Posts Tagged ‘Yellow Hook’

The Hooks of Upper Manhattan

August 8, 2010

Downtown has Corlears Hook. Brooklyn has Red Hook (and once had Yellow Hook). 

Upper Manhattan also had some Hooks—like Tubby Hook, sometimes called Tubby’s Hook. It was the 18th and 19th century name for a section of Inwood between Fort Tryon Park and Inwood Hill Park.

An 1894 New York Times article describes it like this:

[“View, Tubby Hook and Spuyten Duyvel Creek,” from the NYPL in the 1860s or 1870s]

“A little below Riverdale, at a point near Inwood, there is a projection known as Tubby’s Hook, where the water is deep enough to allow large steamers to pass quite close to it. Tubby’s Hook is also a resort for fishermen.”

It’s a funny name that’s probably a bastardization of the last name of Peter Ubrecht, a wealthy 18th century resident.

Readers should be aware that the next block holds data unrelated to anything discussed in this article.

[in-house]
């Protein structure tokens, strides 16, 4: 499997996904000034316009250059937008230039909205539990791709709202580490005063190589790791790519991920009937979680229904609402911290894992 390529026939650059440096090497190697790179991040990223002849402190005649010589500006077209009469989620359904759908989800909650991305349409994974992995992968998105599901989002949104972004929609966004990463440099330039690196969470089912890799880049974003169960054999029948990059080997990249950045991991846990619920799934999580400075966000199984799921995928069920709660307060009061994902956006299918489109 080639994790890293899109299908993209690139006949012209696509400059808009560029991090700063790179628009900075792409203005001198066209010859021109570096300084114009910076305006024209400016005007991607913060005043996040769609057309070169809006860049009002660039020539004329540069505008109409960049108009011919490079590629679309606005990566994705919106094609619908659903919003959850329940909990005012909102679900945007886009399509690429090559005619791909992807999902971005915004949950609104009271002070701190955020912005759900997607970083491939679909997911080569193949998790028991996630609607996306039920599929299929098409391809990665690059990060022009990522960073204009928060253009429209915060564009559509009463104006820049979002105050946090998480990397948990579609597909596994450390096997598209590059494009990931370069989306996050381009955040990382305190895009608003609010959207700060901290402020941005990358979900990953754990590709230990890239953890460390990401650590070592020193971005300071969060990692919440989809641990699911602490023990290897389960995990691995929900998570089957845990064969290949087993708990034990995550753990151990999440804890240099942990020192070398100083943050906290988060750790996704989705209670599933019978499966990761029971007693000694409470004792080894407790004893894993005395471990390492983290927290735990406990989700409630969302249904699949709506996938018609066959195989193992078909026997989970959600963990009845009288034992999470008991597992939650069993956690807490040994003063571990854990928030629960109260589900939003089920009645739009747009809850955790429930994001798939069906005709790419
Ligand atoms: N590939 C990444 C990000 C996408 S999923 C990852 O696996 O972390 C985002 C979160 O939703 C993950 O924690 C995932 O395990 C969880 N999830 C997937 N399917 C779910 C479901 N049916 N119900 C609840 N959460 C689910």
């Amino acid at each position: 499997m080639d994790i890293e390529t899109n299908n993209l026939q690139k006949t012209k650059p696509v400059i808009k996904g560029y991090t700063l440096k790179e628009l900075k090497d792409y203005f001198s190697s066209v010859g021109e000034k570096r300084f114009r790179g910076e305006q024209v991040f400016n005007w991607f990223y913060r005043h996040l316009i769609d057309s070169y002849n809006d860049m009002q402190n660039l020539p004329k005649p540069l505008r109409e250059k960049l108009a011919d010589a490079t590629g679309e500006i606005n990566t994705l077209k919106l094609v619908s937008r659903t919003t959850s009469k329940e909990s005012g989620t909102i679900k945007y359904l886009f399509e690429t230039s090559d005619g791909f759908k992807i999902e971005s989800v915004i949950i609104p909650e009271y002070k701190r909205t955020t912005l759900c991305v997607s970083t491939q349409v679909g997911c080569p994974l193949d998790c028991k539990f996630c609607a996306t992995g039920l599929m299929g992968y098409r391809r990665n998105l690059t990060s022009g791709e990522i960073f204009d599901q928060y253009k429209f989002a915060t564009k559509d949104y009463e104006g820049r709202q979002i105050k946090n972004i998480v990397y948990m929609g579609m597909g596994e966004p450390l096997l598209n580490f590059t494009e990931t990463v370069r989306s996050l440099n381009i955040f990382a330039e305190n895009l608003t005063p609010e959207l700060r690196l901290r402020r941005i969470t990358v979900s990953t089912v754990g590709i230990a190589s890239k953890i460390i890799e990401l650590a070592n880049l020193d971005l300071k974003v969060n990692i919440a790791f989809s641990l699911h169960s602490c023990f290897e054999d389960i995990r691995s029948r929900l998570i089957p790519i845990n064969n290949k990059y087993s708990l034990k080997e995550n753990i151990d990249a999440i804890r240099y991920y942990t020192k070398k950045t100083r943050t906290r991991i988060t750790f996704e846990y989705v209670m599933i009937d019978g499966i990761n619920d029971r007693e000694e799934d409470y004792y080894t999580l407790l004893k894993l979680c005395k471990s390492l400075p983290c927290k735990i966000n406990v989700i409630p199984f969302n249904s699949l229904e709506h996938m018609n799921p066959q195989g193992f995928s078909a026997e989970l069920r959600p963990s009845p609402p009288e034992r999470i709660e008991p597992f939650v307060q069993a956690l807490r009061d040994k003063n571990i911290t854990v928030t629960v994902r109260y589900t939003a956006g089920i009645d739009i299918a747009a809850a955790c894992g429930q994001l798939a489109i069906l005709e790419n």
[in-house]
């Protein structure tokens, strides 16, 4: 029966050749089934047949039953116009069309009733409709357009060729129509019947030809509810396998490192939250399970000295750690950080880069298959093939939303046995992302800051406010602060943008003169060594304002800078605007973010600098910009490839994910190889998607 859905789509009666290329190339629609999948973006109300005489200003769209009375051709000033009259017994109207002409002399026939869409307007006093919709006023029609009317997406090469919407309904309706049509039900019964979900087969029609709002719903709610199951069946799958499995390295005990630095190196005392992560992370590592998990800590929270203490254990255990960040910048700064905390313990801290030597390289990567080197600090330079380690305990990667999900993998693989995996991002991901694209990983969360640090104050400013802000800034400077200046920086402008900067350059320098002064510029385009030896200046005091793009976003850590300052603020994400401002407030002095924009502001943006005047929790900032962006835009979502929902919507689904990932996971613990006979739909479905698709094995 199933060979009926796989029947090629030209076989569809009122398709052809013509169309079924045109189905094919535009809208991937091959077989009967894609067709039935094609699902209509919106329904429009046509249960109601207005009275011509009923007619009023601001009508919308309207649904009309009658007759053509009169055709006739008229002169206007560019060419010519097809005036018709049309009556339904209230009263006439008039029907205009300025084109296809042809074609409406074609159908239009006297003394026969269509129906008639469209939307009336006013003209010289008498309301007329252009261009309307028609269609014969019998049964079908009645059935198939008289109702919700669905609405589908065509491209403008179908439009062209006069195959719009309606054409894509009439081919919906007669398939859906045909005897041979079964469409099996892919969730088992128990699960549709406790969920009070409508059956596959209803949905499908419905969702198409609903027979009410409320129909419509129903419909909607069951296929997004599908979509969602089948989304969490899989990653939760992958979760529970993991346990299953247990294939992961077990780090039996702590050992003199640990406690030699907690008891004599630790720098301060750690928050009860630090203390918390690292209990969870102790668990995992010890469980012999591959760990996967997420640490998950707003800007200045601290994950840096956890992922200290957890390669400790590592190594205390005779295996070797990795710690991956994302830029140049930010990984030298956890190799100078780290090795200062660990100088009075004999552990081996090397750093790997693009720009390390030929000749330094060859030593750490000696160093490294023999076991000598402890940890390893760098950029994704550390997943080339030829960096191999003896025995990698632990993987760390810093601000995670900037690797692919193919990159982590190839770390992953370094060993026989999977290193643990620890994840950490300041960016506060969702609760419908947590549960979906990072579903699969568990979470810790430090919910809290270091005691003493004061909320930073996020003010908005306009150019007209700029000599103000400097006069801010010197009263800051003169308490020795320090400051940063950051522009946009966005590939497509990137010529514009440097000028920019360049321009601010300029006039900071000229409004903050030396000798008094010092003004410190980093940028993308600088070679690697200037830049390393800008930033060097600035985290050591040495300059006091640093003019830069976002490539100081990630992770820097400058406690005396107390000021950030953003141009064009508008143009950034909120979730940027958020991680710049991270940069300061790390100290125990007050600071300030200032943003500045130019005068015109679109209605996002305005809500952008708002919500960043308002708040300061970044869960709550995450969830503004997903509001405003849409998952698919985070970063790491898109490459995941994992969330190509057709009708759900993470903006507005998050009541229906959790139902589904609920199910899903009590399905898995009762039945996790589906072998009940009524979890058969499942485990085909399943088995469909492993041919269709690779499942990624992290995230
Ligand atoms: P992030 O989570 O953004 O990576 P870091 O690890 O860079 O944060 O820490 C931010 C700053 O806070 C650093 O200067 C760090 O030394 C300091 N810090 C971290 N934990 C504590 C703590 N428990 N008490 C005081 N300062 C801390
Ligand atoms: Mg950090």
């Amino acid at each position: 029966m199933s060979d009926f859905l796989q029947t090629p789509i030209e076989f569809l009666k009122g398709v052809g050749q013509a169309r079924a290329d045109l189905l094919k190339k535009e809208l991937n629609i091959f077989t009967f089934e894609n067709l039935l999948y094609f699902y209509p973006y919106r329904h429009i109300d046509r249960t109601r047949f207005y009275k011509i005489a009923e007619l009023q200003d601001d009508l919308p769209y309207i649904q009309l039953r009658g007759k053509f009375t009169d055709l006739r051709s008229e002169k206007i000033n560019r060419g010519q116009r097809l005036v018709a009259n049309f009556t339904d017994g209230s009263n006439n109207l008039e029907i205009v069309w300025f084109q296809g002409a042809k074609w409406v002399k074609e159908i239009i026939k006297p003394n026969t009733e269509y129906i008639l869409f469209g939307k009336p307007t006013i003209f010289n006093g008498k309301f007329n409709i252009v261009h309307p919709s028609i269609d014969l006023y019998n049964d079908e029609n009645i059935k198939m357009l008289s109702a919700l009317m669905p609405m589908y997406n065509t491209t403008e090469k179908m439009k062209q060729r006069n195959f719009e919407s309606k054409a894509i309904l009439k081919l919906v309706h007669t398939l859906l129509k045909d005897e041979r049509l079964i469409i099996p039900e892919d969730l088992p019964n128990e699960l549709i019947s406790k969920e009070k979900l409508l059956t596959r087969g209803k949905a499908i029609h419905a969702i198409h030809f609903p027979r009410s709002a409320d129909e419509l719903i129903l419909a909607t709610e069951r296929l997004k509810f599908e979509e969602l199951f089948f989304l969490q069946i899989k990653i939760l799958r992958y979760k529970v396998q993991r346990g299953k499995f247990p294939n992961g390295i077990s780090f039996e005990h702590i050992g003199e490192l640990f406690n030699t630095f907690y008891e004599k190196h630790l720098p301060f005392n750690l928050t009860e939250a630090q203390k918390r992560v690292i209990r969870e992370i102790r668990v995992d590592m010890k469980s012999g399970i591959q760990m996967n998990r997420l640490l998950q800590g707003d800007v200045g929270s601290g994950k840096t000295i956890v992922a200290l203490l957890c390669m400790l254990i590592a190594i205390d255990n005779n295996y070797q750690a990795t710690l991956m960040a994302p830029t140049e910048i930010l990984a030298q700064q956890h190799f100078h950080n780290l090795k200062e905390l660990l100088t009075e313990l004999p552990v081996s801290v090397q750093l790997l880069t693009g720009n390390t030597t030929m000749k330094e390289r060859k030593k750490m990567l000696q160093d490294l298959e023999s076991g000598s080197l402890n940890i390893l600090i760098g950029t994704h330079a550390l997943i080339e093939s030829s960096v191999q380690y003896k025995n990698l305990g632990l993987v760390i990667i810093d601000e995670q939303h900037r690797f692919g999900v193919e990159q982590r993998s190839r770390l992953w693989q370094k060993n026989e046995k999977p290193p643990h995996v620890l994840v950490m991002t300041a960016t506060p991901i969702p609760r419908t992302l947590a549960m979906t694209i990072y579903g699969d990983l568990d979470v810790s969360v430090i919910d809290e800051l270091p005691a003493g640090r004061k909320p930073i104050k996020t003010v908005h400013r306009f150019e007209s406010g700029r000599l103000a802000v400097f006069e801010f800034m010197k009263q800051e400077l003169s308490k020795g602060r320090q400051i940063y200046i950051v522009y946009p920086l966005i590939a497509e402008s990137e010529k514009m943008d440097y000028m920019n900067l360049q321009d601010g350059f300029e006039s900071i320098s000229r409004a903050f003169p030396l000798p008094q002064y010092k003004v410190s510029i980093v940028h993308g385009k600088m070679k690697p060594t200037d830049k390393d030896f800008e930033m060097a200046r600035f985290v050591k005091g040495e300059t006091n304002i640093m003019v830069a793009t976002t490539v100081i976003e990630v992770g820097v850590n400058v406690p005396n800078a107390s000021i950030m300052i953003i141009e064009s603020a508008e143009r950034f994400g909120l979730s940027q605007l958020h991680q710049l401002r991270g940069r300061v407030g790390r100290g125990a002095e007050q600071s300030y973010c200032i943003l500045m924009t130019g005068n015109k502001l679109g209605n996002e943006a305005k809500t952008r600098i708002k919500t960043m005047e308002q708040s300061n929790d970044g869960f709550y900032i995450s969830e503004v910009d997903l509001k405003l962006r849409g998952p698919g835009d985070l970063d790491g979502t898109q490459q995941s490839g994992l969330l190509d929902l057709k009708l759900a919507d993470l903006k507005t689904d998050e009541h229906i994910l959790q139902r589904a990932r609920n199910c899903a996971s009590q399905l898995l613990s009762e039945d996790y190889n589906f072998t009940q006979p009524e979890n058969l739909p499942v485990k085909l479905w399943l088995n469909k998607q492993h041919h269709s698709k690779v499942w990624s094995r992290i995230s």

Jeffrey’s Hook is another precipice jutting into the Hudson. It’s under the George Washington Bridge and now known as the location of the Little Red Lighthouse, Manhattan’s only lighthouse.

But Jeffrey’s Hook played a big role in colonial history: It’s where Washington and his troops traveled back and forth to Fort Lee during the Revolutionary War.

Taking a joy ride along the river in Bay Ridge

September 14, 2008

The back of this 1906 postcard states that the view “looks north from 85th Street.” The riders in that vehicle must have endured some rough bumps along the road. 

I wish the postcard identified the structure with the lovely porch and turrets. In the distance you can see, faintly, the Statue of Liberty.

Bay Ridge got its name from the glacial ridge beneath it that provides high, sloping views of the water. Originally called Yellow Hook after its yellowish sand, this village in the town of Nieuw Utrecht was renamed following a yellow-fever epidemic that ravaged the area in the 1840s.